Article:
Malala condemns Donald Trump call for Muslim ban in US
Malala Yousafzai has condemned a call by US presidential hopeful Donald Trump to ban Muslims from entering the US.
The Nobel Prize winner said his comments were "full of hatred" and blaming Muslims for terrorism would only "radicalise more terrorists".
She was speaking at an event to mark one year since a Taliban attack on a school in Peshawar, Pakistan left more than 150 dead, most of them children.
In 2012, Malala was herself shot in the head by the Taliban.
Schools and colleges across Pakistan closed on Wednesday to mark the one-year anniversary.
Pakistan's president, prime minister and army chief joined survivors and grieving families at a commemoration ceremony at the Army Public School, where the massacre happened.
Mr Trump had called for a halt to Muslims entering the US until authorities could "figure out" Muslim attitudes to the country, in the aftermath of the San Bernardino shootings.
His comments drew widespread criticism in the US including from fellow Republicans.
Speaking at the event in Birmingham on Tuesday, Malala told AFP news agency: "Well, that's really tragic that you hear these comments which are full of hatred, full of this ideology of being discriminative towards others."
The 18-year-old Pakistani campaigner also spoke to BBC Urdu's Adil Shahzeb at the event, and urged politicians and the media to exercise more caution.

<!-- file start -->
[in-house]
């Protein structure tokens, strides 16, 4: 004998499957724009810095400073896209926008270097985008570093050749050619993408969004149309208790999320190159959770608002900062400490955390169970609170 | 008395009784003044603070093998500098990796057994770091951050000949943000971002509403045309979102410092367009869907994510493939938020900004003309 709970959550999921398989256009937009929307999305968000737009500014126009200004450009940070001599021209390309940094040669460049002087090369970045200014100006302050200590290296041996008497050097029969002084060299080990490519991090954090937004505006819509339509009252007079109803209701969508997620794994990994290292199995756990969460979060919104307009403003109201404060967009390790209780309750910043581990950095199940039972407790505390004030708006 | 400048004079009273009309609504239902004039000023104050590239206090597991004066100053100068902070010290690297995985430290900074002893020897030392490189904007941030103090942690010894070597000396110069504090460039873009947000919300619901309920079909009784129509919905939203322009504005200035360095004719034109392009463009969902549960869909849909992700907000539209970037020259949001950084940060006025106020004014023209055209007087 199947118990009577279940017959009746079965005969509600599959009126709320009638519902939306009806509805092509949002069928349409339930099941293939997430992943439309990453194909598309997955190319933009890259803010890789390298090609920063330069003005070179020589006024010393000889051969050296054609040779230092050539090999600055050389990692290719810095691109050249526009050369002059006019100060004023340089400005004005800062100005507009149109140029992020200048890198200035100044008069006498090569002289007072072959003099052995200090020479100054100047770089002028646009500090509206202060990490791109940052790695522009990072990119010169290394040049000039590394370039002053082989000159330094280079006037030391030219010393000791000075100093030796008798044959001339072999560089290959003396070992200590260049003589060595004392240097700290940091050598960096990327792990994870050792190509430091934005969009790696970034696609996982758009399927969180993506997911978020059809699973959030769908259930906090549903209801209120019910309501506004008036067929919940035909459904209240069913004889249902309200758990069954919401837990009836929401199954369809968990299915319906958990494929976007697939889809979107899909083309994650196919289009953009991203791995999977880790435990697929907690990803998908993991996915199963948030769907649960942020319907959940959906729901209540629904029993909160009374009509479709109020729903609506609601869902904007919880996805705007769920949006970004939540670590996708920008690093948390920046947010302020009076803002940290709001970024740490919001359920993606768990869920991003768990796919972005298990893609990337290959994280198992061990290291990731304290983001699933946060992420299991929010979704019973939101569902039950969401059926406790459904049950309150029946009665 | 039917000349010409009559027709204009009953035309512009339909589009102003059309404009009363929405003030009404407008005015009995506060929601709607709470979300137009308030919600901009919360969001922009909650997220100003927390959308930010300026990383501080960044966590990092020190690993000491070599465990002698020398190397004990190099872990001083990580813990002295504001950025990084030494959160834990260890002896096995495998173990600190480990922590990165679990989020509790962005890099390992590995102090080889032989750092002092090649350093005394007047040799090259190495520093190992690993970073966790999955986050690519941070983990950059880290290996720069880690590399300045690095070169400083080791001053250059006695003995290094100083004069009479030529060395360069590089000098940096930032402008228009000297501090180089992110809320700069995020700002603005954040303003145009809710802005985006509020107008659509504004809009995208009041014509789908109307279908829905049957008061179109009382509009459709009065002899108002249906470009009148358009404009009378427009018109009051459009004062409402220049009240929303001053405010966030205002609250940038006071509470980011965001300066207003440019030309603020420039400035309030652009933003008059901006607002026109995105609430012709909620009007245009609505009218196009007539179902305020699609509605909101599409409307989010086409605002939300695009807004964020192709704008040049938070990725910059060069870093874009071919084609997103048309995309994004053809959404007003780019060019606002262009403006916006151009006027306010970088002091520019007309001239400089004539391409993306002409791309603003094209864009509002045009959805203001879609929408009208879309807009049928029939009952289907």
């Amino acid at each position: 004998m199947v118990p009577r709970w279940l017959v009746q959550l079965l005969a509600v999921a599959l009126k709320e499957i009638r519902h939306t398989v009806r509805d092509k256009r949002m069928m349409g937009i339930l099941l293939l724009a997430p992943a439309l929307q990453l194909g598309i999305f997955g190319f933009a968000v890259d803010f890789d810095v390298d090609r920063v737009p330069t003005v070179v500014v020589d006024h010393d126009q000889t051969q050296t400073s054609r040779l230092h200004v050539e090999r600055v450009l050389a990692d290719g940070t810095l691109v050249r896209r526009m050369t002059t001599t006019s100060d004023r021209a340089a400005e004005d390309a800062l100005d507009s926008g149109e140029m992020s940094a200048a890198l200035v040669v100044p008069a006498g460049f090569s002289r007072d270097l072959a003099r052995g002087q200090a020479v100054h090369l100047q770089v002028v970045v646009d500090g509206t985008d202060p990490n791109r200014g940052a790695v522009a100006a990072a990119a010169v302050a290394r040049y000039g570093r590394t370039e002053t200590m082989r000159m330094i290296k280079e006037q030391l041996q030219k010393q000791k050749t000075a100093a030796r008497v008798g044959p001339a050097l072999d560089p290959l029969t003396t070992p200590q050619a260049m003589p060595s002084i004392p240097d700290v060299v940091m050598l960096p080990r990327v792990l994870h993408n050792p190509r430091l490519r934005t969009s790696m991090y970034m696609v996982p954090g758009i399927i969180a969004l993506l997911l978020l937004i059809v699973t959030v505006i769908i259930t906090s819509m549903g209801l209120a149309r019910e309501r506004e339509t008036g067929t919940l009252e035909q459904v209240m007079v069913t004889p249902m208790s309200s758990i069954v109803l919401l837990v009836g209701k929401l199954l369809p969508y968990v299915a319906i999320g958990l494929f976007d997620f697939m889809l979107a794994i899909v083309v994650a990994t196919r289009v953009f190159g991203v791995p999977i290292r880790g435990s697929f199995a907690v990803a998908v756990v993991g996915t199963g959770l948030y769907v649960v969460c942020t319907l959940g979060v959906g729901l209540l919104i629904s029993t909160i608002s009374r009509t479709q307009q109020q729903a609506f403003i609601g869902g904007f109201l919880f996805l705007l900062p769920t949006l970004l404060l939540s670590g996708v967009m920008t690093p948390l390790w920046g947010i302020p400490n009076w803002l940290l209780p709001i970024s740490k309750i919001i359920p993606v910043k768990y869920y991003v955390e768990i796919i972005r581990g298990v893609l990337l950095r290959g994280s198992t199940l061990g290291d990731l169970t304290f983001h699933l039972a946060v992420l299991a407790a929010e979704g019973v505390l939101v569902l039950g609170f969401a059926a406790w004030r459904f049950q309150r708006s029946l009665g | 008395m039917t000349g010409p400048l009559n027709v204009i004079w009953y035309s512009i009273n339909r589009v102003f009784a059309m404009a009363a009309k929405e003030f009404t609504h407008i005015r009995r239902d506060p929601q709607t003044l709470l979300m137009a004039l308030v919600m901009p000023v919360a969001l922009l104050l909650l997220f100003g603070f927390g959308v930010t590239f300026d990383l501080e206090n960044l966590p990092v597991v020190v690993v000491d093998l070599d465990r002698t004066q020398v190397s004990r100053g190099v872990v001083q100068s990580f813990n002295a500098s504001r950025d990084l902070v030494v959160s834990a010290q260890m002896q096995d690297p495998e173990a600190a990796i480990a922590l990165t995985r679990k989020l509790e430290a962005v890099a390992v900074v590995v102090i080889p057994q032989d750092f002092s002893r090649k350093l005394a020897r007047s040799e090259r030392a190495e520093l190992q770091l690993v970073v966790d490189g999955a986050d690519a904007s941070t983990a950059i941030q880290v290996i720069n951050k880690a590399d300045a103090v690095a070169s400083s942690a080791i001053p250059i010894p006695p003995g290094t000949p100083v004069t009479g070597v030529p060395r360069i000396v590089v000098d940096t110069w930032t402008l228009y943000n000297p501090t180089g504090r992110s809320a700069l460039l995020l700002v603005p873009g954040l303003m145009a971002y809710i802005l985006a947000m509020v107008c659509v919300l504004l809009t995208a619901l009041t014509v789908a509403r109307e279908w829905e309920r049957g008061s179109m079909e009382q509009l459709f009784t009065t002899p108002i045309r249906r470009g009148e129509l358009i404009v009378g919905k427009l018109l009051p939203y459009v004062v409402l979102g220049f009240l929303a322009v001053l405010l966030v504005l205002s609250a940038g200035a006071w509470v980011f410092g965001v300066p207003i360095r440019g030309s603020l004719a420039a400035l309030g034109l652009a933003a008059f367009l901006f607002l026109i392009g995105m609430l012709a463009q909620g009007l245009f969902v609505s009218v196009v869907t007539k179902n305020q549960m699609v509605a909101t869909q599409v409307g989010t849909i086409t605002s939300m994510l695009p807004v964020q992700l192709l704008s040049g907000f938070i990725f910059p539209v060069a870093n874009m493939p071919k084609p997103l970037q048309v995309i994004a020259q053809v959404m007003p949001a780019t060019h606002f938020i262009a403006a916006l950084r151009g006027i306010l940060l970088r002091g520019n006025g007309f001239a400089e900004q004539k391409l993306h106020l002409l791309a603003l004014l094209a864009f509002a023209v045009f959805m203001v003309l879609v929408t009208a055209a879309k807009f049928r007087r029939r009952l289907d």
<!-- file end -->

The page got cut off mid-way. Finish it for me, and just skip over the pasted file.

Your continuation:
"I have to say that whether it's Western media or Eastern media, if they only blame 1.6 billion Muslims for terrorists attacks then terrorism can't be defeated, that just leads to creating more anger in people and leads to producing more terrorists."
Malala also reiterated her call for quality education around the world to "defeat the terrorist mindset" that led to events such as the Peshawar attack.
"A gun can kill a terrorist, but it will not kill his thinking. The only thing that will change his mindset is education," she told the BBC.
She was shot in the head by the Taliban for campaigning for girls' rights to an education.
Other speakers at the event included survivors of the attack, including a 16-year-old who lost his younger brother, and a 13-year-old who was paralysed from the waist down from gunshot wounds.
The BBC's Shaimaa Khalil in Peshawar says it has been a difficult year for the city, with security increased significantly and parents still worried about the possibility of a similar attack.
Read more about the Peshawar massacre
Wounds remain a year after massacre writes M Ilyas Khan
Ahmed Rashid on how the massacre changed Pakistan
What's behind Pakistan's dramatic rise in executions?